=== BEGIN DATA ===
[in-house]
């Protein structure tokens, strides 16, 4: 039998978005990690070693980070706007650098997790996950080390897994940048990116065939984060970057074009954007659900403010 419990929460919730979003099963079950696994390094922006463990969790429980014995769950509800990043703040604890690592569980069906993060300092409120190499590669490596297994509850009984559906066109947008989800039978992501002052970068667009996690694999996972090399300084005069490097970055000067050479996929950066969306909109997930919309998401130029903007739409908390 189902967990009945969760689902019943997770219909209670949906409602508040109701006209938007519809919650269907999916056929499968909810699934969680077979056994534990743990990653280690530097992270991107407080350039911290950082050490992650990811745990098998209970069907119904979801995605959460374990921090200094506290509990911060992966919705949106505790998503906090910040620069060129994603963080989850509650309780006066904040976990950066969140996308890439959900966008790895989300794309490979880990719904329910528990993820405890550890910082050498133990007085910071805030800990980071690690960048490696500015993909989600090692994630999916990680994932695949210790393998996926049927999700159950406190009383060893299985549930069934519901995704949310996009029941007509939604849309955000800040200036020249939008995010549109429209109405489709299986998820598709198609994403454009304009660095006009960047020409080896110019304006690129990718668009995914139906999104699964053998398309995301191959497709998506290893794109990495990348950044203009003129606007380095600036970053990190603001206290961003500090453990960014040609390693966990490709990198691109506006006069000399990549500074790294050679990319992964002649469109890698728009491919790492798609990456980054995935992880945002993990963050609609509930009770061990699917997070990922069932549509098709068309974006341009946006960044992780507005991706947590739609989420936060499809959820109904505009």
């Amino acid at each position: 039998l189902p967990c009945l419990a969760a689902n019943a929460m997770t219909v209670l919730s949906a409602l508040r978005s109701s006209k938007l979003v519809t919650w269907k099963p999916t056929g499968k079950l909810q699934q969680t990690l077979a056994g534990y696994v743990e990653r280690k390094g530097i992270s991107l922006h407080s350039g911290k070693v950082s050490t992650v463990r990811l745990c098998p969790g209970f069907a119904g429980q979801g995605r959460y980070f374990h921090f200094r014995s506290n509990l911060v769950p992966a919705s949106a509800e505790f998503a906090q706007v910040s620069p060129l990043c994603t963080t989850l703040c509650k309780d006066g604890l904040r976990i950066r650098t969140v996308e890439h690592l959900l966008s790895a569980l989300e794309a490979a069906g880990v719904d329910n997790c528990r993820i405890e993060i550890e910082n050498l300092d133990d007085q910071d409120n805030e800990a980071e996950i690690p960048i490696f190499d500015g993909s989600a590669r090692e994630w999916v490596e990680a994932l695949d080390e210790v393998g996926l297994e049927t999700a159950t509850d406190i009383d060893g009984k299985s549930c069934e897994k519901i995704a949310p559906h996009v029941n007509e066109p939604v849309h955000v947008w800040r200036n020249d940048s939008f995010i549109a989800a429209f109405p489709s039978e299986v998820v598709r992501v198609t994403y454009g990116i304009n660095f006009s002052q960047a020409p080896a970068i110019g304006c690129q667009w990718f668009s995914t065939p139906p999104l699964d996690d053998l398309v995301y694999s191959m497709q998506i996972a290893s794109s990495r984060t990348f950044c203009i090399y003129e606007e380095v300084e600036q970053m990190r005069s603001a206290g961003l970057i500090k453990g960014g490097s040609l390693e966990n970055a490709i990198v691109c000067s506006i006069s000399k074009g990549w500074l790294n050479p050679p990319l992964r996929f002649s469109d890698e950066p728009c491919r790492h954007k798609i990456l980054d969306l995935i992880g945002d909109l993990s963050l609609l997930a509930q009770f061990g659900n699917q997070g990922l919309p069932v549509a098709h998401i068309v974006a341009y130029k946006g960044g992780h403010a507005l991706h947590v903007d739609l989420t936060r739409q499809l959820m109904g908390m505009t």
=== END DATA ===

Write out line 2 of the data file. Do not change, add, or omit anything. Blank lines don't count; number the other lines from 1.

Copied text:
């Protein structure tokens, strides 16, 4: 039998978005990690070693980070706007650098997790996950080390897994940048990116065939984060970057074009954007659900403010 419990929460919730979003099963079950696994390094922006463990969790429980014995769950509800990043703040604890690592569980069906993060300092409120190499590669490596297994509850009984559906066109947008989800039978992501002052970068667009996690694999996972090399300084005069490097970055000067050479996929950066969306909109997930919309998401130029903007739409908390 189902967990009945969760689902019943997770219909209670949906409602508040109701006209938007519809919650269907999916056929499968909810699934969680077979056994534990743990990653280690530097992270991107407080350039911290950082050490992650990811745990098998209970069907119904979801995605959460374990921090200094506290509990911060992966919705949106505790998503906090910040620069060129994603963080989850509650309780006066904040976990950066969140996308890439959900966008790895989300794309490979880990719904329910528990993820405890550890910082050498133990007085910071805030800990980071690690960048490696500015993909989600090692994630999916990680994932695949210790393998996926049927999700159950406190009383060893299985549930069934519901995704949310996009029941007509939604849309955000800040200036020249939008995010549109429209109405489709299986998820598709198609994403454009304009660095006009960047020409080896110019304006690129990718668009995914139906999104699964053998398309995301191959497709998506290893794109990495990348950044203009003129606007380095600036970053990190603001206290961003500090453990960014040609390693966990490709990198691109506006006069000399990549500074790294050679990319992964002649469109890698728009491919790492798609990456980054995935992880945002993990963050609609509930009770061990699917997070990922069932549509098709068309974006341009946006960044992780507005991706947590739609989420936060499809959820109904505009």